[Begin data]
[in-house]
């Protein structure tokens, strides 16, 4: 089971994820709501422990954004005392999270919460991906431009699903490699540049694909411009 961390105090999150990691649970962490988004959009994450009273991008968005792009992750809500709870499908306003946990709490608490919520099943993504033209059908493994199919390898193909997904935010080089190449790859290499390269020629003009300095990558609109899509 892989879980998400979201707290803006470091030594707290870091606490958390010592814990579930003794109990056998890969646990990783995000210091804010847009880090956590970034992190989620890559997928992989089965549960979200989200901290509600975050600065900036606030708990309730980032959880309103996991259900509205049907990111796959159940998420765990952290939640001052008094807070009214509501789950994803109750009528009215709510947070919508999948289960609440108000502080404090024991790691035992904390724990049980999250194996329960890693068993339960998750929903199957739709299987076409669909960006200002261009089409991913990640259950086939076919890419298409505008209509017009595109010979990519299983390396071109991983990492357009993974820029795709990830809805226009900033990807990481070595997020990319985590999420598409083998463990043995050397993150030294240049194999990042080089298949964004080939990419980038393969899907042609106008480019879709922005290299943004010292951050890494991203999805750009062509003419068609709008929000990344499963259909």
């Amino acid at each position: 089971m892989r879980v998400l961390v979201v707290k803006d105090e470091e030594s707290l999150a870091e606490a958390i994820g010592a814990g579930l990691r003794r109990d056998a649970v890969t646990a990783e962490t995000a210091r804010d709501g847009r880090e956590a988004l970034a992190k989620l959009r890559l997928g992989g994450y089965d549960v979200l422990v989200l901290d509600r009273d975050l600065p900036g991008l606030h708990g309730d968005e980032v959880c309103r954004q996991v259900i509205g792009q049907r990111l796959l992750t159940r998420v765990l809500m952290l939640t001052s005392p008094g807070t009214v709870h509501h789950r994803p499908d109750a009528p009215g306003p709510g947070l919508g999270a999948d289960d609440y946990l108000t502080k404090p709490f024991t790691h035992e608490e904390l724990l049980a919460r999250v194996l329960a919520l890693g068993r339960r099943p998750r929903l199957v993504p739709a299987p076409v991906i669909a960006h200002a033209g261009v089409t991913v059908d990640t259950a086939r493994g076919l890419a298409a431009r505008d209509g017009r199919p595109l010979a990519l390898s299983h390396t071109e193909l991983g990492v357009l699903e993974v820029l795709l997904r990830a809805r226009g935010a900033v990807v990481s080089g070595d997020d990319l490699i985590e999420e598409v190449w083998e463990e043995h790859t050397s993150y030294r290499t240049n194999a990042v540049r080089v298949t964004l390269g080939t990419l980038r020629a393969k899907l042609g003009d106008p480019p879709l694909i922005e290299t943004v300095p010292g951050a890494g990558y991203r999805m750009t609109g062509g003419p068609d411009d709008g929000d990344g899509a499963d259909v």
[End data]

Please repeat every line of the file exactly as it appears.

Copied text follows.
[in-house]
């Protein structure tokens, strides 16, 4: 089971994820709501422990954004005392999270919460991906431009699903490699540049694909411009 961390105090999150990691649970962490988004959009994450009273991008968005792009992750809500709870499908306003946990709490608490919520099943993504033209059908493994199919390898193909997904935010080089190449790859290499390269020629003009300095990558609109899509 892989879980998400979201707290803006470091030594707290870091606490958390010592814990579930003794109990056998890969646990990783995000210091804010847009880090956590970034992190989620890559997928992989089965549960979200989200901290509600975050600065900036606030708990309730980032959880309103996991259900509205049907990111796959159940998420765990952290939640001052008094807070009214509501789950994803109750009528009215709510947070919508999948289960609440108000502080404090024991790691035992904390724990049980999250194996329960890693068993339960998750929903199957739709299987076409669909960006200002261009089409991913990640259950086939076919890419298409505008209509017009595109010979990519299983390396071109991983990492357009993974820029795709990830809805226009900033990807990481070595997020990319985590999420598409083998463990043995050397993150030294240049194999990042080089298949964004080939990419980038393969899907042609106008480019879709922005290299943004010292951050890494991203999805750009062509003419068609709008929000990344499963259909």
């Amino acid at each position: 089971m892989r879980v998400l961390v979201v707290k803006d105090e470091e030594s707290l999150a870091e606490a958390i994820g010592a814990g579930l990691r003794r109990d056998a649970v890969t646990a990783e962490t995000a210091r804010d709501g847009r880090e956590a988004l970034a992190k989620l959009r890559l997928g992989g994450y089965d549960v979200l422990v989200l901290d509600r009273d975050l600065p900036g991008l606030h708990g309730d968005e980032v959880c309103r954004q996991v259900i509205g792009q049907r990111l796959l992750t159940r998420v765990l809500m952290l939640t001052s005392p008094g807070t009214v709870h509501h789950r994803p499908d109750a009528p009215g306003p709510g947070l919508g999270a999948d289960d609440y946990l108000t502080k404090p709490f024991t790691h035992e608490e904390l724990l049980a919460r999250v194996l329960a919520l890693g068993r339960r099943p998750r929903l199957v993504p739709a299987p076409v991906i669909a960006h200002a033209g261009v089409t991913v059908d990640t259950a086939r493994g076919l890419a298409a431009r505008d209509g017009r199919p595109l010979a990519l390898s299983h390396t071109e193909l991983g990492v357009l699903e993974v820029l795709l997904r990830a809805r226009g935010a900033v990807v990481s080089g070595d997020d990319l490699i985590e999420e598409v190449w083998e463990e043995h790859t050397s993150y030294r290499t240049n194999a990042v540049r080089v298949t964004l390269g080939t990419l980038r020629a393969k899907l042609g003009d106008p480019p879709l694909i922005e290299t943004v300095p010292g951050a890494g990558y991203r999805m750009t609109g062509g003419p068609d411009d709008g929000d990344g899509a499963d259909v």